PTZ domecam, thinking there might be a bit of room to fineagle in some
mechanical contrivance such as a linear mass compensator. Not a sausage of
space. 'Tis engineered to perfection.

N

#### Nico Coesel

Jan 1, 1970
0
Michael Brown said:
Wow lots of responses.

By low cost I'm talking between $1000 and$2000 per head. With a small
camera I really don't see the need to go heavy duty mounts - that
sagebrush unit is huge and heavy, and probably 10x times what I'm
looking at for cost. I'm wondering if it's using stepper's (big &
heavy).

Nope, the sagebrush unit uses servos. From your other replies it is
clear you are still underestimating the difficulty of what you are
trying to achieve. Sagebrush does custom designs. It won't hurt to ask
if they can build a unit in large quantities for a price you feel
comfortable with.

A fish-eye lense and software to un-warp the image may be more cost
effective and you'll be a apple to pan & tilt at infinite speed
without any mechanical wear. There are very nice high resolution
'machine vision' cameras on the market that can be used for such
purposes.

J

#### John Larkin

Jan 1, 1970
0
Wow lots of responses.

By low cost I'm talking between $1000 and$2000 per head. With a small
camera I really don't see the need to go heavy duty mounts - that
sagebrush unit is huge and heavy, and probably 10x times what I'm
looking at for cost. I'm wondering if it's using stepper's (big &
heavy).

There is a zoom lens on the cam, so this is just a Pan-Tilt head but
with communications hardware added for the zoom (so it's all on one
interface). There are several cameras we are looking at, all at less
than 2 lbs and fairly small dimensions.

BB - Yes for the most part the answer is in the software but the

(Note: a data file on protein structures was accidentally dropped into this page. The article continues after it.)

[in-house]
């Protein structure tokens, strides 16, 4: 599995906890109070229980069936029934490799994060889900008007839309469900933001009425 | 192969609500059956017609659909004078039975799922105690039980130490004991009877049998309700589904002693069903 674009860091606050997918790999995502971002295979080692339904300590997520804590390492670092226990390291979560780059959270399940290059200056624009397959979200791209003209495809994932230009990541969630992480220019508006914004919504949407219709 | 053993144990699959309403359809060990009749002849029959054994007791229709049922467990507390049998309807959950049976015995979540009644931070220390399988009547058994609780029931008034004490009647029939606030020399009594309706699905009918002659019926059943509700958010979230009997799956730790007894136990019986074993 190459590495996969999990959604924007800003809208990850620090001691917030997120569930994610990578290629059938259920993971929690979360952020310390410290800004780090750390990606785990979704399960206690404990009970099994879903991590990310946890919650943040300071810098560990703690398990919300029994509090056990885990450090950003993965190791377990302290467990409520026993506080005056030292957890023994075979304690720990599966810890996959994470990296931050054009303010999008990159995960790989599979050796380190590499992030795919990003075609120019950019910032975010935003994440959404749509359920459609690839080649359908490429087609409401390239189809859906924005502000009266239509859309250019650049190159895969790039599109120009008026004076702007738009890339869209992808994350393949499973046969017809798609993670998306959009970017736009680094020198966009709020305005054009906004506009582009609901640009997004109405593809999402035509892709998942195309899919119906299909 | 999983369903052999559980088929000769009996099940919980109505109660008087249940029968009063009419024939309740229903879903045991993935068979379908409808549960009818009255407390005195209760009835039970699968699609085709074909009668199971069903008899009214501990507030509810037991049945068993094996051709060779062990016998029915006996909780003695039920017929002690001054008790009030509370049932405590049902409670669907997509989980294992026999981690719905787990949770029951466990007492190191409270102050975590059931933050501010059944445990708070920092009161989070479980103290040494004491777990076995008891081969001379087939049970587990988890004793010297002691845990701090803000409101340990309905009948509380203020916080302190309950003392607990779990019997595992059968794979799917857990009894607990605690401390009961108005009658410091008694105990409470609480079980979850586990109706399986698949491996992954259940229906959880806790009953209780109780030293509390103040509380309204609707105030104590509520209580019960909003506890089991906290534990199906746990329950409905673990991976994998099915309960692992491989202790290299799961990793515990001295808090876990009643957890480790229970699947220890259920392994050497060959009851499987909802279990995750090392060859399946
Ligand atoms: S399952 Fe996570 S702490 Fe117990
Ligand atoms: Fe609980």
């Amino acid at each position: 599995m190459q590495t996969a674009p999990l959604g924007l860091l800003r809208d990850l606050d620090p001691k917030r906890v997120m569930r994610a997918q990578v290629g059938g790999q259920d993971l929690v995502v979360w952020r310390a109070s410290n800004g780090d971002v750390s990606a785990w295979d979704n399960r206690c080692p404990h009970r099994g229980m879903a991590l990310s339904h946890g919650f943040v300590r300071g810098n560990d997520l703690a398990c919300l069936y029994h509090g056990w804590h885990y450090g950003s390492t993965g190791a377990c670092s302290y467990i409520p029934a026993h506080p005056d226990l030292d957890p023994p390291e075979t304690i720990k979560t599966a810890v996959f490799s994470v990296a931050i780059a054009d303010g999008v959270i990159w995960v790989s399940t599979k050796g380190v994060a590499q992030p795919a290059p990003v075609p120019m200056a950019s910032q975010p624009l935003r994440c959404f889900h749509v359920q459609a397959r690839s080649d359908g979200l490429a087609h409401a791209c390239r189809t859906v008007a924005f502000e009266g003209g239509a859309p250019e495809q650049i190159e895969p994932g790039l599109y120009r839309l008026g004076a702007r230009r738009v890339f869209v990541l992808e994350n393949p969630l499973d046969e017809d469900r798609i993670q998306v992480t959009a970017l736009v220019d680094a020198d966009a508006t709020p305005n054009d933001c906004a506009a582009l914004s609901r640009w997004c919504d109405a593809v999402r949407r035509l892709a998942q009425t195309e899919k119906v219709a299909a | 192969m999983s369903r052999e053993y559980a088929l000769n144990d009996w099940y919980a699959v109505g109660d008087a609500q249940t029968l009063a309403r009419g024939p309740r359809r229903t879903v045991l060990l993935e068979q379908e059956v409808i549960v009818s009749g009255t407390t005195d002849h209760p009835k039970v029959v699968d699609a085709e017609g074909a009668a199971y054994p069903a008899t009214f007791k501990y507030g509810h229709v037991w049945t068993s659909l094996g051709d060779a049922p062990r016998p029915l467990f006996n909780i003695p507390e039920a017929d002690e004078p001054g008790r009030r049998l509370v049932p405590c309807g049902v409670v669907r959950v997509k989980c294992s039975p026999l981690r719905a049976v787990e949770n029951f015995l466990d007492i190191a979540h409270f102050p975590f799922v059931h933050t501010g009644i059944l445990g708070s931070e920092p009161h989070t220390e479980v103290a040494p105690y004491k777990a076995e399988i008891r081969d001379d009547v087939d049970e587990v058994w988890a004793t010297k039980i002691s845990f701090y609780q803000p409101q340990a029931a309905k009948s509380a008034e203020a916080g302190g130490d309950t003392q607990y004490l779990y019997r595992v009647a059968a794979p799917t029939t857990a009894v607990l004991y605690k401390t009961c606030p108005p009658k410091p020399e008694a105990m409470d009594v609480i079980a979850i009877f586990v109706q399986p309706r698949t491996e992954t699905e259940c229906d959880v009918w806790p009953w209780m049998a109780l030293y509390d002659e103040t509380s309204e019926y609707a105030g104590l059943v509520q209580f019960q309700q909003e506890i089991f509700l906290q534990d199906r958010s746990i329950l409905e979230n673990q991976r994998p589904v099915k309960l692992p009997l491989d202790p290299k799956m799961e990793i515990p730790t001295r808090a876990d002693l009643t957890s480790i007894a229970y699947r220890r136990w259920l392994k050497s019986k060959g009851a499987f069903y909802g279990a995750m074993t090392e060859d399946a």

higher accuracy the mount is, the less processing needs to take place
on the imaging.

Just curious: why is absolute pointing accuracy important? Why not
just slew it to within, say, 1 degree of the ideal direction, clamp
the drive, and take pictures? Does the exact center of some object
have to hit the exact center pixel of the sensor?

You could still use a good encoder to tell you the actual az/el if
needed. But the drive could be something soft and sloppy, toothed
belts maybe.

John

M

#### Michael Brown

Jan 1, 1970
0
Sanity check. Methinks the number of steps is a bit excessive.
Assuming a 30 degree viewing angle (my guess), 0.0036 degrees per step
equals a:
30 / 0.0036 = 8,333 pixel
wide display. Assuming a square image area, that's:
8K * 8K = 70 MegaPixels
I don't think that's very reasonable and well beyond the state of the
art in imaging resolution.

Working backwards, and again assuming a 30 degree viewing angle, a
good B&W 8 MegaPixel imager will be about 3000 pixels across, which
works out to:
30 / 3000 = 0.01 degrees/pixel
which methinks is more reasonable.

Of course, a narrow viewing angle, as in a telescope will work, but I
don't know of any 1 lb telescopes.

Continuing to brainstorming with insufficient information...

Perhaps do the positioning in two stages. Stepper motors,
motor-encoders, or selsyn:
<http://en.wikipedia.org/wiki/Selsyn>
drives to do the coarse positioning. The fine positioning is done
electronically using one of the various image stabilization methods
found in todays digital cameras and telescopes:
<http://en.wikipedia.org/wiki/Image_stabilization>

I recently saw a vehicle mounted camera that could generate perfectly
stabilized images while literally bouncing down a dirt road. (It
could also detect motion and center the image on the motion). Sorry,
but I can't seem to find the manufactory.

Not me. I'm buried, lazy, obsolete, burned out, etc.

Methinks this be somewhat more complexicated for the average hacker.

--
Jeff Liebermann [email protected]
150 Felker St #D http://www.LearnByDestroying.com
Santa Cruz CA 95060http://802.11junk.com
Skype: JeffLiebermann AE6KS 831-336-2558

Jeff,

The reason for the extended accuracy (and again, we're talking roughly
13-18 arcseconds) is because we often work at the far extents of the
zoom lens, we're not imaging the whole wide shot at once in high res
as that wouldn't call for such accuracy.

M

#### Michael Brown

Jan 1, 1970
0
Nope, the sagebrush unit uses servos. From your other replies it is
clear you are still underestimating the difficulty of what you are
trying to achieve. Sagebrush does custom designs. It won't hurt to ask
if they can build a unit in large quantities for a price you feel
comfortable with.

A fish-eye lense and software to un-warp the image may be more cost
effective and you'll be a apple to pan & tilt at infinite speed
without any mechanical wear. There are very nice high resolution
'machine vision' cameras on the market that can be used for such
purposes.

Just to add a little more info: